Supplementary file8 (JPG 5608 KB) Supplemental Fig. 8. Double Diamond, long barrel, dyed, banded agate (TM 35). a. Tilted drill impression showing drilling striae with bidirectional drilling patterns, general view, 22X. b. Worn drilled surface, 100X. c. Worn drilled surface at bead edge, 100X. d. Worn drilled surface, 300X

12520_2022_1582_MOESM9_ESM.jpg

Supplementary file9 (JPG 4980 KB) Supplemental Fig. 9. Diamond Drilling, spherical carnelian, twisted pattern (TM62, N24). a. Tilted drill impression, general view, 22X. b. Slightly worn drilled surface, 100X. c. Worn minimum interior diameter, 100X. d. Slightly worn and rounded drilled surface, 300X

12520_2022_1582_MOESM10_ESM.jpg

Supplementary file10 (JPG 4678 KB) Supplemental Fig. 10. Single and Double Diamond drilling, triangular pendant (Fig. 7.5) (TM 56, N18). a. Tilted drill impression, general view, 22X. b. Unworn, stepped drilled surface, 100X. c. Unworn, tip, 100X. d. Unworn, stepped drilled surface, 300X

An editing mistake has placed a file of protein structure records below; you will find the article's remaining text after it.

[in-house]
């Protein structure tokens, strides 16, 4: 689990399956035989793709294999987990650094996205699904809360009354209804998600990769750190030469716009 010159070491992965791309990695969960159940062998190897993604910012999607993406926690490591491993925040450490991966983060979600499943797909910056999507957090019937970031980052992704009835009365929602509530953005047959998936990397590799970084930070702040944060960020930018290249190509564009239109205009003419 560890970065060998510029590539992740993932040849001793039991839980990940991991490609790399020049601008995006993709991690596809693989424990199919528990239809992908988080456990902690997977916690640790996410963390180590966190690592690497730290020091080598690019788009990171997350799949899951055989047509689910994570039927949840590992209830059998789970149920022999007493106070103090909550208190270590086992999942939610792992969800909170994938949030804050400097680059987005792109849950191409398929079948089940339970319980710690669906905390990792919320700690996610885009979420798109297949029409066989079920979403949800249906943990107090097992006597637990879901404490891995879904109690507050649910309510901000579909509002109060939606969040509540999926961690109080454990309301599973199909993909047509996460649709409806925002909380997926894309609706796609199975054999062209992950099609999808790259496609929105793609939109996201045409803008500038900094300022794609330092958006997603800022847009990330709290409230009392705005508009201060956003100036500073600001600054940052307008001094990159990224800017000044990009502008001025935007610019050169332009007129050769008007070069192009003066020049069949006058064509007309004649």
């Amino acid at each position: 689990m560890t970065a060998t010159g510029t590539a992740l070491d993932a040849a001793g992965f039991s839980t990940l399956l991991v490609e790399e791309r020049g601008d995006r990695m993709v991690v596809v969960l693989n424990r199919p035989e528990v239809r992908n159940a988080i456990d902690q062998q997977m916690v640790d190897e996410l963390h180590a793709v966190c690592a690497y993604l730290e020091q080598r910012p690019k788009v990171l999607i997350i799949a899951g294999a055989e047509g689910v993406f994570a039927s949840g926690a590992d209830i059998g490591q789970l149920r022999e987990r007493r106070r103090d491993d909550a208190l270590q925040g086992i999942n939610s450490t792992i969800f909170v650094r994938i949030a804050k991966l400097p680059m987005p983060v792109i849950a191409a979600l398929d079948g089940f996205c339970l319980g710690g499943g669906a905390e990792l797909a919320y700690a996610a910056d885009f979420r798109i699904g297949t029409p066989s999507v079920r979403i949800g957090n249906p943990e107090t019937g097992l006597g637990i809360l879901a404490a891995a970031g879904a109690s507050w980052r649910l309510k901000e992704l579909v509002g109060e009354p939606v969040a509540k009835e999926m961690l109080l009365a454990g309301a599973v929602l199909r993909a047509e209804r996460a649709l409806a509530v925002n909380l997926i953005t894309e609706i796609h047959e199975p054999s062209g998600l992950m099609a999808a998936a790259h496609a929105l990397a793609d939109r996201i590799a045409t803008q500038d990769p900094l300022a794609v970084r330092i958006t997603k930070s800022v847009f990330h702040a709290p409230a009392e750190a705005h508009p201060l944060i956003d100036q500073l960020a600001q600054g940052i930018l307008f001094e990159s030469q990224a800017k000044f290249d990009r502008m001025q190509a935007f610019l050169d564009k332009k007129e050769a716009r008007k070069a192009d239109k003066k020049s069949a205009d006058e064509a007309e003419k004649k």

Supplementary file11 (XLSX 24 KB) Appendix A. Temple Mount Bead Data

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Ludvik, G.E., Kenoyer, J.M., Klonymus, H.C. et al. Stone Beads from the Temple Mount, Jerusalem: A relative chronology through high-resolution studies of bead technology. Archaeol Anthropol Sci 14, 115 (2022). https://doi.org/10.1007/s12520-022-01582-7

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Keywords

  • Palestine/Israel
  • Jerusalem
  • Carnelian
  • Agate
  • Bead production
  • Trade